Date: May 4th 2017



CFP Histories and New Directions: Soap Opera/Serial Narrative Research

Department of Theatre, Film and Television, University of York, 10 July 2017

(In association with the Northern Television Research Group)

Keynote Speaker: Helen Wheatley (University of Warwick)

Roundtable Chair: Christine Geraghty (University of Glasgow)

The main goal of this conference is to reflect on the historical issues,
current status, and future directions of the serial narratives and soap
opera as a genre and a global product.

With the invention of radio, the stories that we heard came to us
through the airwaves. In the past, audiences tuned in to listen to their
favorite shows, including soap operas/serialized narratives. With the
advertisers’ support (mainly soap and detergent companies in the US
context), radio channels produced and aired serial dramas regularly.
When the last radio serial exited the media landscape in 1960, daytime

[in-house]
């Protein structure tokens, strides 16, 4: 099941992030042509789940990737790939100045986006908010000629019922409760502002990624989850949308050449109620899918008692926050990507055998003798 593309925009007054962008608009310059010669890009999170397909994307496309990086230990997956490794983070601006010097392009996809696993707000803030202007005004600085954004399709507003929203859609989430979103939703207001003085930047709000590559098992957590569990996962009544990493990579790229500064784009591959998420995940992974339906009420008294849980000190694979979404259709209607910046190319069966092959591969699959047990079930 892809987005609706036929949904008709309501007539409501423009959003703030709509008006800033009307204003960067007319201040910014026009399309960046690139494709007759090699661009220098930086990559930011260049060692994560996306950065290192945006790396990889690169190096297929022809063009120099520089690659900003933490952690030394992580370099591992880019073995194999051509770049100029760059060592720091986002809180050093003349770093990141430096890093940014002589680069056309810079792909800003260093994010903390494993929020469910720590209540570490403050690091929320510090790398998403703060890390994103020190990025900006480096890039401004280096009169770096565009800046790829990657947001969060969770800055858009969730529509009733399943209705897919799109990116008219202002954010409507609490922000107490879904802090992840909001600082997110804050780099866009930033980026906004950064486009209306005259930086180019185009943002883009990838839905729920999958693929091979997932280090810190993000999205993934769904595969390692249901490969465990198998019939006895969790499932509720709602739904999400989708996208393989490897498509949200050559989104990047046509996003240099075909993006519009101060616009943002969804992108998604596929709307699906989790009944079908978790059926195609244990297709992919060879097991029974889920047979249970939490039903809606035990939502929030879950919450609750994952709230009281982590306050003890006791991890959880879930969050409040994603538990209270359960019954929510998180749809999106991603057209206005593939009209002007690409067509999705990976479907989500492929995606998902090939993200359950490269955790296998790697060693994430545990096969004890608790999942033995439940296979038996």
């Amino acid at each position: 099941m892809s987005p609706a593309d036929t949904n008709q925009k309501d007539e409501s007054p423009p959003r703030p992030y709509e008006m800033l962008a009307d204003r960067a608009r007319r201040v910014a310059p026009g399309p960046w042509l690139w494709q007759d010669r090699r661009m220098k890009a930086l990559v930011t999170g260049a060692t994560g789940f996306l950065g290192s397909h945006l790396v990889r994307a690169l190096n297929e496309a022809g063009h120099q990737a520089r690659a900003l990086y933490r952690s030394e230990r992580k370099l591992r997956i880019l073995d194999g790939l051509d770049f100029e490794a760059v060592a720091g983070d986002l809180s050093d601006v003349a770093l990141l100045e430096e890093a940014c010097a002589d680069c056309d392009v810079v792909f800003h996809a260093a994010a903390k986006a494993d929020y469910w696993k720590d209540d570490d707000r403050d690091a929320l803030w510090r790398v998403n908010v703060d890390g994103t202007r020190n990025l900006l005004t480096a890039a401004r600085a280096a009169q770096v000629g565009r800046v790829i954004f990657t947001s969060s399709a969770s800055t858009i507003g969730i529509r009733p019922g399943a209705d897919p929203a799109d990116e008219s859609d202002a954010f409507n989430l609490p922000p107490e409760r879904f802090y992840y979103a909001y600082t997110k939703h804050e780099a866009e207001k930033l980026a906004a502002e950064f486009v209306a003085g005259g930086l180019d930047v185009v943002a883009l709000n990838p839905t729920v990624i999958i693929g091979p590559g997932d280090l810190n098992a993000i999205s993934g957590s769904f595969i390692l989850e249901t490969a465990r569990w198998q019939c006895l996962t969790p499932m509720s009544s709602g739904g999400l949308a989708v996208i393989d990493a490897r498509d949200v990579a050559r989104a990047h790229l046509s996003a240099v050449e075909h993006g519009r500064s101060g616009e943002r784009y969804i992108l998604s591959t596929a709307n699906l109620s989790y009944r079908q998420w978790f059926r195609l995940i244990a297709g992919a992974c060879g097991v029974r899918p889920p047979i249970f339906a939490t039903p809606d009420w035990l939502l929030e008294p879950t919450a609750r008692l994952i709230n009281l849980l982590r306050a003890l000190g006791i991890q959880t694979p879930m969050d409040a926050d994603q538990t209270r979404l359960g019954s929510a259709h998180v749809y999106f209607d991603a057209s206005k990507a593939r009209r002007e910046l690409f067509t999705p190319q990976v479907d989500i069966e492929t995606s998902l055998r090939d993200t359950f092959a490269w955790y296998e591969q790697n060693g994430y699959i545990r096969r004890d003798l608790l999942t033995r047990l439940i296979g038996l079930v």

serials, widely known as soap operas, were already established as part
of popular television programming. Despite the prediction that
television soap operas would fail, over the years, television serials
proved to be among the most successful and profitable programs in the
US, the UK, and Australia as well as in non-English speaking countries.

Television as a popular media form is now competing with other media,
such as web, social network sites, video games, comics and manga and
mobile communication forms. These cultural changes are influencing
different television genres, including soap operas and other serial
narratives. There is a strong relationship between the nature of
storylines and how they are told and the success of a serial narratives
or soap operas or how they are received by the audience. Understanding
the reasons behind the genre’s popularity or decline in some cases is
important to determine its future directions.

The many intriguing intersections and overlappings of past, present, and
future of serial narratives and soap operas lack the scholarly attention
they deserve. We invite papers that would reflect on the past, present,
future of seriality, television serial narrative, and soap opera.

Please send your 300 word abstract and 100 word biographical note to
Ahmet Atay at aatay@wooster.edu and Kristyn Gorton at
kristyn.gorton@york.ac.uk by April 20, 2017.

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